By Edyth Parker
The UN Food and Agriculture Organization has declared 2013 to be the Year of the Quinoa in their annual UN observance calendar. President Evo Morales of the Plurinational State of Bolivia described the announcement as a “historic moment.”
Addressing the opening of the council of the Food and Agricultural Organization of the United Nations, Morales thanked the council for acknowledging not only the worth of the Quinoa crop’s potential to advance food security, but also the importance of the indigenous knowledge system that has led to sustainable harvesting practice.
The observance bestowment was proposed by the Plurinational State of Bolivia and received support from the governments of Argentina, Azerbaijan, Ecuador, Georgia, Honduras, Nicaragua, Paraguay, Peru and Uruguay. The Food and Agricultural Organization of the United Nations supported the initiative and further appointed President Morales to Special Ambassador of the FAO, a fitting position for a once small-scale Quinoa farmer.
The Year-2013 observance resolution calls on governments, as well as regional and international organizations, to support the initiative. It aims to “focus world attention on the role that quinoa biodiversity can play, owing to the nutritional value of quinoa, in providing food security and nutrition and in the eradication of poverty.”
Quinoa, known as the golden grain of the Incas, is a perennial pseudocereal grain endemic to the coastal regions of Chile as well as throughout the mountains of the Andean countries. The plant has adapted to the cold and dry climate of the high altitudes where it has grown for 7000 years. Quinoa is known as chisiya mama or “mother grain” in the Quechua language of the region. Archeological evidence has placed domesticated quinoa seeds in the Panaluaca caves 4000 years ago and suggests a close symbiotic relationship with the camelid species of the region.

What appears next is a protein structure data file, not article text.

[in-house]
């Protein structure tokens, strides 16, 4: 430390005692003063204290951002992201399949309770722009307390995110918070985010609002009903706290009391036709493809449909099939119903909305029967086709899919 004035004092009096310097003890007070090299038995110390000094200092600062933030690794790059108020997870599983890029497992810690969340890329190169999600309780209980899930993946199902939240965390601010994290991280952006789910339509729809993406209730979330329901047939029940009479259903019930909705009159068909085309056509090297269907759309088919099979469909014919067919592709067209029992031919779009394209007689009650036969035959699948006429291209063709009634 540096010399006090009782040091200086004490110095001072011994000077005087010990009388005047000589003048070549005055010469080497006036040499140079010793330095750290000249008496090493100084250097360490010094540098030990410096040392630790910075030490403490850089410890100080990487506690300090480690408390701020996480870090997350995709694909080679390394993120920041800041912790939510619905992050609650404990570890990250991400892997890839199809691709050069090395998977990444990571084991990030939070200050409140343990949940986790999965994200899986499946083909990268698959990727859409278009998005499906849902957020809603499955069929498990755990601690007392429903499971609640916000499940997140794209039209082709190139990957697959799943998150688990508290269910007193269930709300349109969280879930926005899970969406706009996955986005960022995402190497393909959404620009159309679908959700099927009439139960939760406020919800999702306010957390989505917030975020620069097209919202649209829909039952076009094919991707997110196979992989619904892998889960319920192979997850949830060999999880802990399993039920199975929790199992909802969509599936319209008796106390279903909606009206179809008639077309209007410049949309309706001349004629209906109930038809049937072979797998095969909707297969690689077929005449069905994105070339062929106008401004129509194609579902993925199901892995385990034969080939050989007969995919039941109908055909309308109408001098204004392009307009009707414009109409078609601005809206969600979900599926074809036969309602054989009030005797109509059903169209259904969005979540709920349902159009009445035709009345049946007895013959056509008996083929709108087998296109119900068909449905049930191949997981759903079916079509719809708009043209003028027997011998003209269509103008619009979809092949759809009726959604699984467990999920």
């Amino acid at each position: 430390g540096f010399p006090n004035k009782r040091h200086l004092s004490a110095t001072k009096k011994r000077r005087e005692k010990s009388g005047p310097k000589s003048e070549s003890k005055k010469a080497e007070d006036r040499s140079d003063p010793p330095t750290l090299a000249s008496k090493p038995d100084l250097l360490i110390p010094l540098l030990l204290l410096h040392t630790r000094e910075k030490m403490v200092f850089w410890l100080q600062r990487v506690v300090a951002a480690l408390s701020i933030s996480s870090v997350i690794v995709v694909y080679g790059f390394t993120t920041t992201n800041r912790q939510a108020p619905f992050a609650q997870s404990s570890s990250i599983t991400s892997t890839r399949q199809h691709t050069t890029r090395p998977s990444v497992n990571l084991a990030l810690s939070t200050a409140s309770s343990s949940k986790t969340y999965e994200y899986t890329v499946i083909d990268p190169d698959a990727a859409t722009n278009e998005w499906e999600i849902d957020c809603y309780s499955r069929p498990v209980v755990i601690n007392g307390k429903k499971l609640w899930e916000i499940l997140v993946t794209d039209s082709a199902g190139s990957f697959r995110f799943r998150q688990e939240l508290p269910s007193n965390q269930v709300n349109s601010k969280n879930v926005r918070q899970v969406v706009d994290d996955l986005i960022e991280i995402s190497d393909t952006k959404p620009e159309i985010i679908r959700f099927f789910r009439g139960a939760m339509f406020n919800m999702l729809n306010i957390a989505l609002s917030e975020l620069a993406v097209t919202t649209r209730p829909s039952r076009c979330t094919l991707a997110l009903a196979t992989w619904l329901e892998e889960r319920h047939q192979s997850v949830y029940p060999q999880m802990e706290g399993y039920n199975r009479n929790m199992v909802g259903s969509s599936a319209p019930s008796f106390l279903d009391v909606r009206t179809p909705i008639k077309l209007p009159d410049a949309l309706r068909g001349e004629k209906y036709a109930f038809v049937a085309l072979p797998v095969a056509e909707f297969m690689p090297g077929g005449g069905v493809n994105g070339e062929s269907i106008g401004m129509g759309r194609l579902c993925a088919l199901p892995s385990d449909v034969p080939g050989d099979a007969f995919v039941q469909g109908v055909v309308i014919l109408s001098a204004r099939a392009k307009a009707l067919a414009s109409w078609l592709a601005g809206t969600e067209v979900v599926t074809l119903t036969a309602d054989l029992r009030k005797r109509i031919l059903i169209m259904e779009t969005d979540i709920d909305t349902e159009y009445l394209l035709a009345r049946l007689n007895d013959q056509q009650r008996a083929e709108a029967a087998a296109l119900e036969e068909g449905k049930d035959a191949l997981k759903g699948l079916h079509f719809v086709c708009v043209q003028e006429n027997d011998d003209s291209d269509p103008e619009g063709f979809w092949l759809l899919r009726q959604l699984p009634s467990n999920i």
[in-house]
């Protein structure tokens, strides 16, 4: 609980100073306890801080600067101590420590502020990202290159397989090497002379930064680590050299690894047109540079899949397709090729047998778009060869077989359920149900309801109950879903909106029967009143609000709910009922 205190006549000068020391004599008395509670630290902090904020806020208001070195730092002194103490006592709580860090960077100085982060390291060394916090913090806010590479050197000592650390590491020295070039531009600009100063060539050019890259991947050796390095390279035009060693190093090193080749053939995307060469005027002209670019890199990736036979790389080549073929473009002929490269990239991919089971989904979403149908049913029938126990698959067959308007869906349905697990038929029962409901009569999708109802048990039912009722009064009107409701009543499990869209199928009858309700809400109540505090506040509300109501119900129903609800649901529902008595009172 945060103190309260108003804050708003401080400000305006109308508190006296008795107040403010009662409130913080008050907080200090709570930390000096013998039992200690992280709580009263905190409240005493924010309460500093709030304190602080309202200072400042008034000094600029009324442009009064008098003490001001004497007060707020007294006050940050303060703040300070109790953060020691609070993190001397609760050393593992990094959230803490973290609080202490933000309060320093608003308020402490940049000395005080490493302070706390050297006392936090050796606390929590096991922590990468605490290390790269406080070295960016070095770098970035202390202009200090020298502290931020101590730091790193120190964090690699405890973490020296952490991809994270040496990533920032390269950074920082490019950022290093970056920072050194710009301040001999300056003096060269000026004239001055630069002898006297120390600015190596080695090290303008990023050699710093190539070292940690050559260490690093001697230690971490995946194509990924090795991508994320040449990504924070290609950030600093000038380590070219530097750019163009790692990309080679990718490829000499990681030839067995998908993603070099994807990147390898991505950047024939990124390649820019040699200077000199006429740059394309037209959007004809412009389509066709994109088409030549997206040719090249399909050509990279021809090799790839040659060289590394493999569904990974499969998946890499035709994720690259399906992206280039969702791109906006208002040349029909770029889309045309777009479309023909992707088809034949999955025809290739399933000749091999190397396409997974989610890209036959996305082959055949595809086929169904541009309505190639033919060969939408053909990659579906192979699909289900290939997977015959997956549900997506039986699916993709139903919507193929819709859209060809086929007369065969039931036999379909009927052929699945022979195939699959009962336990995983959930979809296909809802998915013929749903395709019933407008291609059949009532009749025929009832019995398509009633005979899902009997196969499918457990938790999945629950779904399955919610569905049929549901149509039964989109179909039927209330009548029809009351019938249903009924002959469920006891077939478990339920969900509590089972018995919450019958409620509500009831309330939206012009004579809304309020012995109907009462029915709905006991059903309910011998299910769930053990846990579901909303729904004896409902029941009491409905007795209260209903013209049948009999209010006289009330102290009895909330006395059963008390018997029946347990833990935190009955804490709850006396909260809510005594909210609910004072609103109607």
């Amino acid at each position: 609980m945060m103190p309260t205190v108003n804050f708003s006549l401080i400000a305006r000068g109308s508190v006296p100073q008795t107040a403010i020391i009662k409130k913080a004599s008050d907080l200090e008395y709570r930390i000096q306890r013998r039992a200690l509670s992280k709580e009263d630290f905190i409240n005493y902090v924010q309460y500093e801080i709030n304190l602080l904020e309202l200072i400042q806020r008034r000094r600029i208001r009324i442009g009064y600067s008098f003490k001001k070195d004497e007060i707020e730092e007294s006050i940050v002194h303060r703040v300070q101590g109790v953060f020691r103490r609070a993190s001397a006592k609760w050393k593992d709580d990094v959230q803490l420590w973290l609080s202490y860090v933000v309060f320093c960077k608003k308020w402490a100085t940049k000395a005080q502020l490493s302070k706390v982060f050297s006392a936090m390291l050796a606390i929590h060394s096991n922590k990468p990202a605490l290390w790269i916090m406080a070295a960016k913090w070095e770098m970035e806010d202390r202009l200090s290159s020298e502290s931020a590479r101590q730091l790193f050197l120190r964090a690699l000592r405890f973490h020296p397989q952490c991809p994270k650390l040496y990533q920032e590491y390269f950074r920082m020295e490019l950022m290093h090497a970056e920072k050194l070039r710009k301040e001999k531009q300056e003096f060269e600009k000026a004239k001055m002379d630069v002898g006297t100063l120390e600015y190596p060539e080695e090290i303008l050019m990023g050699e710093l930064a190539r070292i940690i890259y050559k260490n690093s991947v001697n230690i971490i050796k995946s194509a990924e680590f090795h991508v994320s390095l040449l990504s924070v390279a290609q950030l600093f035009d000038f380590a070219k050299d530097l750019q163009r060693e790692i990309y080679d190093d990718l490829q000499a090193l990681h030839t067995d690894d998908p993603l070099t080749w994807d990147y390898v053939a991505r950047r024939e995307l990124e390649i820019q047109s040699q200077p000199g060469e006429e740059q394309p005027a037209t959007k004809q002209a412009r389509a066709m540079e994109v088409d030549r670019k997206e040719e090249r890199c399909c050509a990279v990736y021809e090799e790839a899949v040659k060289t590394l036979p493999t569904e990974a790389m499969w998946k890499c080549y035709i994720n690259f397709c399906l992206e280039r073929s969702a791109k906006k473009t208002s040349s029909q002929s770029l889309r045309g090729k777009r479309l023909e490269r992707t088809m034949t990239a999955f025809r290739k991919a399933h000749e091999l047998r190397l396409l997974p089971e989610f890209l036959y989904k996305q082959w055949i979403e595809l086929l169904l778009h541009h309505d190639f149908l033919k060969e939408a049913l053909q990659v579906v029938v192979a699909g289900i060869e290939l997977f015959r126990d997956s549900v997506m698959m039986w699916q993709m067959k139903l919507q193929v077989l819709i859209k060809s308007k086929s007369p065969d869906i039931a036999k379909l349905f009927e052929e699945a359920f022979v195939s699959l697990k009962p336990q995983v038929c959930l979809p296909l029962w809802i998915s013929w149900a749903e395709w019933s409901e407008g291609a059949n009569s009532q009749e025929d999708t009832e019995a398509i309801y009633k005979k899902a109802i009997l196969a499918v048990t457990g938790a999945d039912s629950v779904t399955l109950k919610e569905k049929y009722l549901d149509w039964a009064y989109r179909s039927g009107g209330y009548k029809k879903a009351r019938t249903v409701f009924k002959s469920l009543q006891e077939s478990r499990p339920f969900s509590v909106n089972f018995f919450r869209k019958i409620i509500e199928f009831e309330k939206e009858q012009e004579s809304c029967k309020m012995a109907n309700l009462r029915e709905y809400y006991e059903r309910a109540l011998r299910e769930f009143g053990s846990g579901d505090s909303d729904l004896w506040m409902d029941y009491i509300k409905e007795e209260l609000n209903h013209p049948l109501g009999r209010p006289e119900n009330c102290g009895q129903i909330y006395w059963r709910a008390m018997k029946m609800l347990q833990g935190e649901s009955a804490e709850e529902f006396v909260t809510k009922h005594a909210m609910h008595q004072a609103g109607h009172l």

Not only does this grain have great cultural and historical significance, it has immense nutritional value. The seeds contain large measures of unsaturated fats, calcium, phosphorous and iron. Quinoa is also one of the select few plant sources that contain every single essential amino acid the body requires, due to its high protein concentration. NASA even considered it as a food source for long term space missions, due to its nutritional complexity. The stems, grains and leaves also have anti-inflammatory, cholesterol lowering, and disinfectant properties.
Morales highlighted all of these attributes when he argued for the potential hunger relief properties of Quinoa. Long considered a “poor man’s crop”, the FAO has included Quinoa in the FOA’s strategy to use traditional and neglected crops to reduce global hunger and malnutrition. FOA Director-General José Graziano da Silva emphasized the value of the accumulated knowledge of the Andean people in improving Quinoa crop yields and preservation. “As we face the challenge of feeding the world population in a context of climate change, quinoa offers an alternative for those countries suffering from food insecurity,” Graziano da Silva said.
Do you think Quinoa can reduce malnutrition and hunger? Let us know in the comments!
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